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Reports

Freezing and thawing of Greenland halibut - experiments and CFD simulation

Published:

01/10/2009

Authors:

Björn Margeirsson, Lárus Þorvaldsson, Sigurjón Arason

Supported by:

AVS, TÞS, UI Research Fund

contact

Sigurjón Arason

Chief Engineer

sigurjon.arason@matis.is

Freezing and thawing of Greenland halibut - experiments and CFD simulation

Freezing and thawing of halibut were studied experimentally and computerized thermodynamics (CFD) models. Whole pallets of semi-frozen halibut were placed in a cold store and the air temperature and halibut temperature in different places on the pallet were measured by thermometers. The time taken for the halibut to freeze from -10 to -5 ° C below -15 ° C ranged from one to four days depending on the location of the pallets. In thawing experiments, both individual bags and twenty bags, stacked on pallets, were examined in the temperature-controlled cold rooms of Matís and UI. The heating of a frozen product was mapped under conditions that may occur during unloading from freezer trawlers or 10 - 20 ° C air temperature. The results of the experiments were compared with the results of three-dimensional heat transfer models, and there was generally good agreement between them. At 10 p.m. storage at 12.6 ° C air temperature raised the temperature in individual bags from about -26 ° C to approx. ‐5 ° C. At such a long temperature load, the temperature in pallet bags rose from -22.5 ° C to from -17 to -3 ° C, which shows how homogeneous the heat distribution can be with prolonged heat load. The results of the CFD model showed that 10 m / s wind during loading significantly accelerates the thawing of frozen fish on pallets.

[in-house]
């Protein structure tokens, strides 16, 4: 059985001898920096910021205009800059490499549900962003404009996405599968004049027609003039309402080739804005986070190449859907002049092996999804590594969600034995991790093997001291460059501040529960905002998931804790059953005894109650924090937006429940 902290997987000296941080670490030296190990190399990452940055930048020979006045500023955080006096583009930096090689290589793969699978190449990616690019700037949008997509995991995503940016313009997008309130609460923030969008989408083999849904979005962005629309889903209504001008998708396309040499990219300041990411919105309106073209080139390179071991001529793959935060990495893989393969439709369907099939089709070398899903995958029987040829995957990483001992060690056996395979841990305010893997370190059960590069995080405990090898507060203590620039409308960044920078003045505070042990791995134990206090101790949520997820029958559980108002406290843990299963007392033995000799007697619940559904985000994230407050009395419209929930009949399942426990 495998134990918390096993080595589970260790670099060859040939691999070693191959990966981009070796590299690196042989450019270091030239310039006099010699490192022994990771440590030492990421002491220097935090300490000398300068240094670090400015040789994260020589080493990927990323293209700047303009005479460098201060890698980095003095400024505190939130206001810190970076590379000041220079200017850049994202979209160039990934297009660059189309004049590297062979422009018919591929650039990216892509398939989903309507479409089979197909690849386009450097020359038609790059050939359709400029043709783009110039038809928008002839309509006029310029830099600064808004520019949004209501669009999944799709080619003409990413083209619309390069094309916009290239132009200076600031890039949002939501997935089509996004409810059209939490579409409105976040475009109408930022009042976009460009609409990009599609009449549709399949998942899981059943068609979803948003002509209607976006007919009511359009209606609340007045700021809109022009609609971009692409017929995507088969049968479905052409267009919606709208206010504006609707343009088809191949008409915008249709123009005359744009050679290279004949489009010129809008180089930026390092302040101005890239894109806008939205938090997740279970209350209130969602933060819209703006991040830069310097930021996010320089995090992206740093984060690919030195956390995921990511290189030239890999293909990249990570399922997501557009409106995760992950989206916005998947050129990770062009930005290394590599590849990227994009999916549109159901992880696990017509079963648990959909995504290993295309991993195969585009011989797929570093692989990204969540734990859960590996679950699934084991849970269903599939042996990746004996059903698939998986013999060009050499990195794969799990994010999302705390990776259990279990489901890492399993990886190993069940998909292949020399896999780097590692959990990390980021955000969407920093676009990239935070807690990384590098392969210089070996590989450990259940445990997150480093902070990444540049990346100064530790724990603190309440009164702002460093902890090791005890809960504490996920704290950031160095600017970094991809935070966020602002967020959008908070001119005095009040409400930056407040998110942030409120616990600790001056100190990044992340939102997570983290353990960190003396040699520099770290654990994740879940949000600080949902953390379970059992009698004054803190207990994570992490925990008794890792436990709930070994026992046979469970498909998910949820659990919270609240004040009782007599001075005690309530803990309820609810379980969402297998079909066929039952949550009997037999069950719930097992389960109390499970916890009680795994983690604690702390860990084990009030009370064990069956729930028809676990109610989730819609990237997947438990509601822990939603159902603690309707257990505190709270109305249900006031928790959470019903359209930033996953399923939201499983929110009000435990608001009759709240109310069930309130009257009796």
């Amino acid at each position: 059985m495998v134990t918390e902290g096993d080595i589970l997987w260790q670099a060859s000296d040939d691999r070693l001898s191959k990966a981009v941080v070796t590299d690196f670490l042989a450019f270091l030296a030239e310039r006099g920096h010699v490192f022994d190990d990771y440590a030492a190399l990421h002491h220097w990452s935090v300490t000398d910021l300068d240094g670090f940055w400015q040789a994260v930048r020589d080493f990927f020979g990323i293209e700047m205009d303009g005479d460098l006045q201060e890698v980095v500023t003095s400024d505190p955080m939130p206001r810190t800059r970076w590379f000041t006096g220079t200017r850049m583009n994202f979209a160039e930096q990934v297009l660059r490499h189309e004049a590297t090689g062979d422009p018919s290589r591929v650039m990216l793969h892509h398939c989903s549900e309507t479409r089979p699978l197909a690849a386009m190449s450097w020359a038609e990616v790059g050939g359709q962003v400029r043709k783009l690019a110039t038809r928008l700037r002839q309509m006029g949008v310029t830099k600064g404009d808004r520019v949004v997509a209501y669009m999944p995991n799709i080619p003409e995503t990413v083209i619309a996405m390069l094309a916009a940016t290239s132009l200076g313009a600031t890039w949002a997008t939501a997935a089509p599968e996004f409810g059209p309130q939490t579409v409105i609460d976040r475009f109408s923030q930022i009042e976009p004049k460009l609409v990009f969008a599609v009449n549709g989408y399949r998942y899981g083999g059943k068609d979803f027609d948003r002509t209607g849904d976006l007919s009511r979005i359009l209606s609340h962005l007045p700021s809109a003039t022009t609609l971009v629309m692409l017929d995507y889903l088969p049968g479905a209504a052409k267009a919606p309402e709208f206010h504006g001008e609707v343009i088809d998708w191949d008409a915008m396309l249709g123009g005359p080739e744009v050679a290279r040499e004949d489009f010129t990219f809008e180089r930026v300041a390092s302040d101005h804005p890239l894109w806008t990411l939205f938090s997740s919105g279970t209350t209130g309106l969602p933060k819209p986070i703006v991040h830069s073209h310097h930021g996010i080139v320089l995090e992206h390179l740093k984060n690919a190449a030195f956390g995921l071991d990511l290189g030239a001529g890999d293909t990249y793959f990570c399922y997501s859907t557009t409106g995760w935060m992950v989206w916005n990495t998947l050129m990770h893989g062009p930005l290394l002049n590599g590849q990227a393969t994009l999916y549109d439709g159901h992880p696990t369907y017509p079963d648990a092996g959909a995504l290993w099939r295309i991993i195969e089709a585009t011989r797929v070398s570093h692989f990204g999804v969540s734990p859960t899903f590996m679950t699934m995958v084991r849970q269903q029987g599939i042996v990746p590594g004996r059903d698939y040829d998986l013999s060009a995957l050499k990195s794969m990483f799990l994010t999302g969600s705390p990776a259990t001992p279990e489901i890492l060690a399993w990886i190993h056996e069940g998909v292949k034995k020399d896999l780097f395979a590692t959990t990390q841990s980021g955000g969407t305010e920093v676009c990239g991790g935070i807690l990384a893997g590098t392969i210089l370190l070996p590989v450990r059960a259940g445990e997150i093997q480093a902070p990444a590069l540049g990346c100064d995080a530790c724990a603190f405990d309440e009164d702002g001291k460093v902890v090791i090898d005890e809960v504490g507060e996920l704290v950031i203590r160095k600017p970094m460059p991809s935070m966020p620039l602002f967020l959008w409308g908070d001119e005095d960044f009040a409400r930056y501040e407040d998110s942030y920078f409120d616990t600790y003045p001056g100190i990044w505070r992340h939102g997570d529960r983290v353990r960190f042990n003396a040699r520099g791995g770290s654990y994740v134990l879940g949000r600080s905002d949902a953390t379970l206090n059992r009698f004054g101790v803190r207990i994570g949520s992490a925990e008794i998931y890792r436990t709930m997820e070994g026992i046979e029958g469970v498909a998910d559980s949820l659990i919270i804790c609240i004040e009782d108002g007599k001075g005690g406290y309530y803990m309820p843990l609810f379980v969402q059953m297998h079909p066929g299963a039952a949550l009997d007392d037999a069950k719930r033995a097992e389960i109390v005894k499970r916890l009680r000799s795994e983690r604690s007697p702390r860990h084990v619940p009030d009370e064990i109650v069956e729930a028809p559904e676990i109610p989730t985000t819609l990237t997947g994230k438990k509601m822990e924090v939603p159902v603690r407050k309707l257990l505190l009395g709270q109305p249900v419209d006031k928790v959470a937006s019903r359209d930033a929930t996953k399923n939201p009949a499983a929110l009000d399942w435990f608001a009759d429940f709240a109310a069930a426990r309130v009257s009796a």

Freezing and thawing of Greenland halibut was investigated with experiments and computational fluid dynamics (CFD) models. A whole pallet of half ‐ frozen halibut was put in a frozen storage and ambient temperature and fish temperature at different locations in the stack monitored. The required freezing time from ‐10 - ‐5 ° C down to ‐15 ° C was one to four days depending on the location within the stack. In the thawing experiments, both single, free standing halibut bags and twenty halibut bags stacked on a pallet, were investigated in an air climate chamber. The warm up of full ‐ frozen product was mapped under typical temperature conditions during unloading of products from freezer trawlers, ie at 10 - 20 ° C ambient temperature. A good comparison between the CFD simulation and experimental results was obtained. Fish temperature increased from ‐26 ° C to - 5 ° C inside single bags when thermally loaded for 10 hours at 12.6 ° C ambient temperature. Equally long temperature abuse for the whole pallet, initially at ‐22.5 ° C, resulted in a very inhomogeneous temperature distribution from ‐17 to ‐3 ° C. The results from the CFD modeling showed that 10 m / s wind during unloading seriously accelerates thawing of frozen fish.

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Reports

Thermal Performance of Corrugated Plastic Boxes and Expanded Polystyrene Boxes

Published:

01/01/2009

Authors:

Björn Margeirsson, Sigurjón Arason, Halldór Pálsson

Supported by: